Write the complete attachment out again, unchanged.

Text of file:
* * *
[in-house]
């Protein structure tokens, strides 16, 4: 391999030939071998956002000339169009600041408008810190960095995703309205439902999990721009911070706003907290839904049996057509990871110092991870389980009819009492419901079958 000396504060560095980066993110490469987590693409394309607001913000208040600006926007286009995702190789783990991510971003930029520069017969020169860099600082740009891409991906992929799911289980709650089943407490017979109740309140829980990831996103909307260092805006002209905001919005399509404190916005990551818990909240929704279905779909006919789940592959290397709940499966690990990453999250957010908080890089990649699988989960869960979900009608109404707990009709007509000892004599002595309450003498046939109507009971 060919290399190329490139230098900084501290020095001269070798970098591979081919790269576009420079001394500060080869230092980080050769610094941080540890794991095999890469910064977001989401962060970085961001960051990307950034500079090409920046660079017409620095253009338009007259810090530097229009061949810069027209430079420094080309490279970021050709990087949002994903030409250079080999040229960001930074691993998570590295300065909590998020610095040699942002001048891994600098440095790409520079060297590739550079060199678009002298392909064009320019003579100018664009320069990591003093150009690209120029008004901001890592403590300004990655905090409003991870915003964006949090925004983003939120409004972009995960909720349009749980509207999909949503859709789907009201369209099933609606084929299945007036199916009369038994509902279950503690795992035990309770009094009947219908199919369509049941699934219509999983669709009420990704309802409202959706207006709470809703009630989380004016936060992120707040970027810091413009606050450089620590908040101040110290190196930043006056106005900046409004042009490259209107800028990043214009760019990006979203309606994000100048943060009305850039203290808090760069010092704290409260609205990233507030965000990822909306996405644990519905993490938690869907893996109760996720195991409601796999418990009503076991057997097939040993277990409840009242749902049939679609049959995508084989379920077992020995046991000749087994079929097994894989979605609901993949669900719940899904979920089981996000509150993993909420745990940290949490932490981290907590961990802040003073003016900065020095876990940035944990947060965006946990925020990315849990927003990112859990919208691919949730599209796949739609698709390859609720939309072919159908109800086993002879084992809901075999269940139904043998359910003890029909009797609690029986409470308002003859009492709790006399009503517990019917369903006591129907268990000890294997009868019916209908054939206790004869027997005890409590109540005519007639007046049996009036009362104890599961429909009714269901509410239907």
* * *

[in-house]
């Protein structure tokens, strides 16, 4: 391999030939071998956002000339169009600041408008810190960095995703309205439902999990721009911070706003907290839904049996057509990871110092991870389980009819009492419901079958 000396504060560095980066993110490469987590693409394309607001913000208040600006926007286009995702190789783990991510971003930029520069017969020169860099600082740009891409991906992929799911289980709650089943407490017979109740309140829980990831996103909307260092805006002209905001919005399509404190916005990551818990909240929704279905779909006919789940592959290397709940499966690990990453999250957010908080890089990649699988989960869960979900009608109404707990009709007509000892004599002595309450003498046939109507009971 060919290399190329490139230098900084501290020095001269070798970098591979081919790269576009420079001394500060080869230092980080050769610094941080540890794991095999890469910064977001989401962060970085961001960051990307950034500079090409920046660079017409620095253009338009007259810090530097229009061949810069027209430079420094080309490279970021050709990087949002994903030409250079080999040229960001930074691993998570590295300065909590998020610095040699942002001048891994600098440095790409520079060297590739550079060199678009002298392909064009320019003579100018664009320069990591003093150009690209120029008004901001890592403590300004990655905090409003991870915003964006949090925004983003939120409004972009995960909720349009749980509207999909949503859709789907009201369209099933609606084929299945007036199916009369038994509902279950503690795992035990309770009094009947219908199919369509049941699934219509999983669709009420990704309802409202959706207006709470809703009630989380004016936060992120707040970027810091413009606050450089620590908040101040110290190196930043006056106005900046409004042009490259209107800028990043214009760019990006979203309606994000100048943060009305850039203290808090760069010092704290409260609205990233507030965000990822909306996405644990519905993490938690869907893996109760996720195991409601796999418990009503076991057997097939040993277990409840009242749902049939679609049959995508084989379920077992020995046991000749087994079929097994894989979605609901993949669900719940899904979920089981996000509150993993909420745990940290949490932490981290907590961990802040003073003016900065020095876990940035944990947060965006946990925020990315849990927003990112859990919208691919949730599209796949739609698709390859609720939309072919159908109800086993002879084992809901075999269940139904043998359910003890029909009797609690029986409470308002003859009492709790006399009503517990019917369903006591129907268990000890294997009868019916209908054939206790004869027997005890409590109540005519007639007046049996009036009362104890599961429909009714269901509410239907």